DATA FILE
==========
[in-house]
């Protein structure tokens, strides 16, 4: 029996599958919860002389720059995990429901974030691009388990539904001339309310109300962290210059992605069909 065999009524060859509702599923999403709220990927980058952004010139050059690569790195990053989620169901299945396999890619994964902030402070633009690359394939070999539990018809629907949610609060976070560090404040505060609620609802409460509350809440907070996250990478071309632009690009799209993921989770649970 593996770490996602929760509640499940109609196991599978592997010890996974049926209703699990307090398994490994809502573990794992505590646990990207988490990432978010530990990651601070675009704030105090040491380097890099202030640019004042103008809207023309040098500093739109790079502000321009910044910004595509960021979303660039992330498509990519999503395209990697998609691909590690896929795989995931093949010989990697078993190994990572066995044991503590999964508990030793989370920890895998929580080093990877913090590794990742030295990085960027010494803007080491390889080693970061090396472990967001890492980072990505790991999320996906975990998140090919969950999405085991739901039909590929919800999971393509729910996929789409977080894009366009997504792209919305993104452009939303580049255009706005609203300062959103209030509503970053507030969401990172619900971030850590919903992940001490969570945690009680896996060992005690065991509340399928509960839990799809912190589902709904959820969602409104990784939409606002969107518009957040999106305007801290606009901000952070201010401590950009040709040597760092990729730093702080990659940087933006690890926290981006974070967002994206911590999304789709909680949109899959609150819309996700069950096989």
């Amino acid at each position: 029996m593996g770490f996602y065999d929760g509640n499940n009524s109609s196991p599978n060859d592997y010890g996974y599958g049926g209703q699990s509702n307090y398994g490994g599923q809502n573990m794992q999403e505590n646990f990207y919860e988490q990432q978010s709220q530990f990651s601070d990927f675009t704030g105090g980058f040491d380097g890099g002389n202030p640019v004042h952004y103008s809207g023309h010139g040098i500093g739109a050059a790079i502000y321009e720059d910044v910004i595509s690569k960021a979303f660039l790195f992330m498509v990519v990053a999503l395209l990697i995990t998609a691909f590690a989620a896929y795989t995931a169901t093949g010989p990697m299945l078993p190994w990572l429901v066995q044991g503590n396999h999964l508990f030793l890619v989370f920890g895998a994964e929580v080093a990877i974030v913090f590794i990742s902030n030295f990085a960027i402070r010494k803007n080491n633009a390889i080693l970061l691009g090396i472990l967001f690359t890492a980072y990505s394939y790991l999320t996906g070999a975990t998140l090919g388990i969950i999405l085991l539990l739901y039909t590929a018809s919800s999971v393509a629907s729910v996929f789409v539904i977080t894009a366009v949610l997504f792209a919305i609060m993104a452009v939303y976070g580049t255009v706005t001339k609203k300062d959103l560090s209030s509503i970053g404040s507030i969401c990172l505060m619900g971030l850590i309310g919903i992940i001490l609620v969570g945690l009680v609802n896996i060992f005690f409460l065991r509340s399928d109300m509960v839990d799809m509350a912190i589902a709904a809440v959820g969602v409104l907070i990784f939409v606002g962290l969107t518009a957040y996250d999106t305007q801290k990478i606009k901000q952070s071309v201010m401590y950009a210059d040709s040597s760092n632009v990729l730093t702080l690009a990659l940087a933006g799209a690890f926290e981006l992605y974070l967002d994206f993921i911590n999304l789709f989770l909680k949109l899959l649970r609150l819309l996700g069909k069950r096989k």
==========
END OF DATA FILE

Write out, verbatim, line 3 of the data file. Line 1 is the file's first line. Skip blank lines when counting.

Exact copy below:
């Amino acid at each position: 029996m593996g770490f996602y065999d929760g509640n499940n009524s109609s196991p599978n060859d592997y010890g996974y599958g049926g209703q699990s509702n307090y398994g490994g599923q809502n573990m794992q999403e505590n646990f990207y919860e988490q990432q978010s709220q530990f990651s601070d990927f675009t704030g105090g980058f040491d380097g890099g002389n202030p640019v004042h952004y103008s809207g023309h010139g040098i500093g739109a050059a790079i502000y321009e720059d910044v910004i595509s690569k960021a979303f660039l790195f992330m498509v990519v990053a999503l395209l990697i995990t998609a691909f590690a989620a896929y795989t995931a169901t093949g010989p990697m299945l078993p190994w990572l429901v066995q044991g503590n396999h999964l508990f030793l890619v989370f920890g895998a994964e929580v080093a990877i974030v913090f590794i990742s902030n030295f990085a960027i402070r010494k803007n080491n633009a390889i080693l970061l691009g090396i472990l967001f690359t890492a980072y990505s394939y790991l999320t996906g070999a975990t998140l090919g388990i969950i999405l085991l539990l739901y039909t590929a018809s919800s999971v393509a629907s729910v996929f789409v539904i977080t894009a366009v949610l997504f792209a919305i609060m993104a452009v939303y976070g580049t255009v706005t001339k609203k300062d959103l560090s209030s509503i970053g404040s507030i969401c990172l505060m619900g971030l850590i309310g919903i992940i001490l609620v969570g945690l009680v609802n896996i060992f005690f409460l065991r509340s399928d109300m509960v839990d799809m509350a912190i589902a709904a809440v959820g969602v409104l907070i990784f939409v606002g962290l969107t518009a957040y996250d999106t305007q801290k990478i606009k901000q952070s071309v201010m401590y950009a210059d040709s040597s760092n632009v990729l730093t702080l690009a990659l940087a933006g799209a690890f926290e981006l992605y974070l967002d994206f993921i911590n999304l789709f989770l909680k949109l899959l649970r609150l819309l996700g069909k069950r096989k």